Wakabayashi further adds:

Also as a matter of course, he wanted to keep what his generals conquered -- though he was less greedy than some of them. None of this should surprise us. Hirohito would be no more have granted independence Korea independence or returned Manchuria to China than Roosevelt would have granted Hawaii independence or returned Texas to Mexico.[117]

In December 1990, the Bungeishunjū published the Showa tenno dokuhaku roku (Dokuhaku roku), which recorded conversations Hirohito held with five Imperial Household Ministry officials between March and April 1946, containing twenty-four sections.[118]The Dokuhaku roku recorded Hirohito speaking retroactively on topics arranged chronologically from 1919 to 1946, right before the Tokyo War Crimes Trials.[118]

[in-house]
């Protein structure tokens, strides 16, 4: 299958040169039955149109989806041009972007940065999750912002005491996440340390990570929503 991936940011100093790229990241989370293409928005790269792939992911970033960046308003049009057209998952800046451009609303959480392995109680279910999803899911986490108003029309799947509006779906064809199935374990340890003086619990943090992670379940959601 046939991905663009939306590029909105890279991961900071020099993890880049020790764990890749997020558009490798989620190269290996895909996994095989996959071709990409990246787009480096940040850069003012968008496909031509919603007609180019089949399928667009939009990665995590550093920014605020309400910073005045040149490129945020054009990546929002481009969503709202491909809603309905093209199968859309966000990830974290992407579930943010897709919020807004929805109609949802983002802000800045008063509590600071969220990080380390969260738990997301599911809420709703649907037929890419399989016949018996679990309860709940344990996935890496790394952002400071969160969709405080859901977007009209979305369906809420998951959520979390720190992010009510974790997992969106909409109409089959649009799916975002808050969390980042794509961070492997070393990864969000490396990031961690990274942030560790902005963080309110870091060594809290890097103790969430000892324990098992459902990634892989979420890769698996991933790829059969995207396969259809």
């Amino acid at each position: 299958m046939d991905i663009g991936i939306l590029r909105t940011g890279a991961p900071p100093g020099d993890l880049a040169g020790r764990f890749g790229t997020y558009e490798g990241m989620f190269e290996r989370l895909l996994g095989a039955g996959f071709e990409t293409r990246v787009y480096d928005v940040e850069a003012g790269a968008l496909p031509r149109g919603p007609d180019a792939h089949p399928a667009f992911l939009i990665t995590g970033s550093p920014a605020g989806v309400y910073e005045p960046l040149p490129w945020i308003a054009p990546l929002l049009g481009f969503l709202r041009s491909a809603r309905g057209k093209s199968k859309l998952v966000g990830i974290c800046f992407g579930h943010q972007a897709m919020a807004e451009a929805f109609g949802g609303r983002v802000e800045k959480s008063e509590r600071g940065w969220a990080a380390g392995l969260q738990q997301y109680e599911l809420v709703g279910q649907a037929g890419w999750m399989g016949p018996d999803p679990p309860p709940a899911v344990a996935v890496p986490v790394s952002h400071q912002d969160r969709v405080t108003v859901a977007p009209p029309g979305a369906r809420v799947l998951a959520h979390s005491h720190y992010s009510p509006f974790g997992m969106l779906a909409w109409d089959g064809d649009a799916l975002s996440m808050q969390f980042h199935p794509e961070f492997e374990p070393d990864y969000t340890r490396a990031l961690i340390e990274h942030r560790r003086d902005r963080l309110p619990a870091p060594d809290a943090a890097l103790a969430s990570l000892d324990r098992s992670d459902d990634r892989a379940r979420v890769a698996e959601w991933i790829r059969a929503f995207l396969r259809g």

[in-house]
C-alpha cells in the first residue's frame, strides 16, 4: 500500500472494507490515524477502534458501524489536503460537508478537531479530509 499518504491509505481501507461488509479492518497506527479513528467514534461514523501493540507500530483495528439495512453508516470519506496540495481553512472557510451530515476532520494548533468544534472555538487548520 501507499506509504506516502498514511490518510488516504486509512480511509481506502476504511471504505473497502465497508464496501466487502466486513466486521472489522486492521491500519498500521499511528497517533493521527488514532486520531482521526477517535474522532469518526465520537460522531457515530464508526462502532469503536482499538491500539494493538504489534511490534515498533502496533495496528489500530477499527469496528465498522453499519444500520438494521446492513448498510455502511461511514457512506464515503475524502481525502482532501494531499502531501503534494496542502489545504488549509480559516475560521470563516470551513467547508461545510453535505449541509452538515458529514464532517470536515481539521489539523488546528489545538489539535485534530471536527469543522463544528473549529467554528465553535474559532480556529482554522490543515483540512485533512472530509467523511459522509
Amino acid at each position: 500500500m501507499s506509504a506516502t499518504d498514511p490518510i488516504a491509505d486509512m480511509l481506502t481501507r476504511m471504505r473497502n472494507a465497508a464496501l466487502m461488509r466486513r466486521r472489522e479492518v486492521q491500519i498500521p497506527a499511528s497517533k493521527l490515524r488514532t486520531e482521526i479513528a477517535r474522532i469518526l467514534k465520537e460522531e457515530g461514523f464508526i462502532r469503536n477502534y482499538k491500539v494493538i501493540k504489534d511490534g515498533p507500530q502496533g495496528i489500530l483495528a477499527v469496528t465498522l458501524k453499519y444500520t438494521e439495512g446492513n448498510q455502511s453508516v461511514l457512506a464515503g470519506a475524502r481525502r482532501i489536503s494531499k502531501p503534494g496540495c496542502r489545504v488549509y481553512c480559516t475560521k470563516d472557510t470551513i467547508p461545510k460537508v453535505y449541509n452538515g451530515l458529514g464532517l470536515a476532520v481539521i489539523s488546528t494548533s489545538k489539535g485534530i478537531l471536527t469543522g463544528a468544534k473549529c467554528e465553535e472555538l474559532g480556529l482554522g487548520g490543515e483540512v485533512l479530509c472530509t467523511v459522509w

In December 1941, Japan signed an agreement that forbade Japan from signing a separate peace treaty with the United States.[119] In the Dokuhaku roku, Hirohito said:

(In 1941,) we thought we could achieve a draw with the US, or at best win by a six to four margin; but total victory was nearly impossible ... When the war actually began, however, we gained a miraculous victory at Pearl Harbor and our invasions of Malaya and Burma succeeded far quicker than expected. So, if not for this (agreement), we might have achieved peace when we were in an advantageous position.[119]

According to Wakabayashi, this entry in the Dokuhaku roku explains why Hirohito wanted an early end to the war, and disproves the claim that Hirohito wanted an early end to the war because he desired peace.[119]